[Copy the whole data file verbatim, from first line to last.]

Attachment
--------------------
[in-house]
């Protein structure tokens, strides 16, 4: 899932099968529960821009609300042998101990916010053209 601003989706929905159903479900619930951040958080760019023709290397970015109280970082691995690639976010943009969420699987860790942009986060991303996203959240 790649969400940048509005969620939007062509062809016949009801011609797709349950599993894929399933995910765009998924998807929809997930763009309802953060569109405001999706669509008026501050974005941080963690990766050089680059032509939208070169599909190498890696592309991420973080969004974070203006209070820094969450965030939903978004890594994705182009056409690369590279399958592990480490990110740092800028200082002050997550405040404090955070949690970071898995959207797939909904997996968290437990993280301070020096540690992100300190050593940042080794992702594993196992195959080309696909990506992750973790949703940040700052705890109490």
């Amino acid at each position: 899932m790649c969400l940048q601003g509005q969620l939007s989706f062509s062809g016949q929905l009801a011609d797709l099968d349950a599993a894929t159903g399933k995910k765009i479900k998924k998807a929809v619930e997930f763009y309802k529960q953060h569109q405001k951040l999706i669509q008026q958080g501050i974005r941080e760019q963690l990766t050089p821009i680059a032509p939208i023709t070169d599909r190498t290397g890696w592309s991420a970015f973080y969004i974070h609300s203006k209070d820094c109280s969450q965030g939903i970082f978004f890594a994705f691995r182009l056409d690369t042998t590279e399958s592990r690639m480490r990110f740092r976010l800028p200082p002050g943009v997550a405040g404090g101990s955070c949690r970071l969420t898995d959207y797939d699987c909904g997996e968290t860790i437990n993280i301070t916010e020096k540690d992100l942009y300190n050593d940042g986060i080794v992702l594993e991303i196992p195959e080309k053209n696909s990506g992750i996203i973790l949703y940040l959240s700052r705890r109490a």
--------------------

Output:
[in-house]
């Protein structure tokens, strides 16, 4: 899932099968529960821009609300042998101990916010053209 601003989706929905159903479900619930951040958080760019023709290397970015109280970082691995690639976010943009969420699987860790942009986060991303996203959240 790649969400940048509005969620939007062509062809016949009801011609797709349950599993894929399933995910765009998924998807929809997930763009309802953060569109405001999706669509008026501050974005941080963690990766050089680059032509939208070169599909190498890696592309991420973080969004974070203006209070820094969450965030939903978004890594994705182009056409690369590279399958592990480490990110740092800028200082002050997550405040404090955070949690970071898995959207797939909904997996968290437990993280301070020096540690992100300190050593940042080794992702594993196992195959080309696909990506992750973790949703940040700052705890109490």
């Amino acid at each position: 899932m790649c969400l940048q601003g509005q969620l939007s989706f062509s062809g016949q929905l009801a011609d797709l099968d349950a599993a894929t159903g399933k995910k765009i479900k998924k998807a929809v619930e997930f763009y309802k529960q953060h569109q405001k951040l999706i669509q008026q958080g501050i974005r941080e760019q963690l990766t050089p821009i680059a032509p939208i023709t070169d599909r190498t290397g890696w592309s991420a970015f973080y969004i974070h609300s203006k209070d820094c109280s969450q965030g939903i970082f978004f890594a994705f691995r182009l056409d690369t042998t590279e399958s592990r690639m480490r990110f740092r976010l800028p200082p002050g943009v997550a405040g404090g101990s955070c949690r970071l969420t898995d959207y797939d699987c909904g997996e968290t860790i437990n993280i301070t916010e020096k540690d992100l942009y300190n050593d940042g986060i080794v992702l594993e991303i196992p195959e080309k053209n696909s990506g992750i996203i973790l949703y940040l959240s700052r705890r109490a």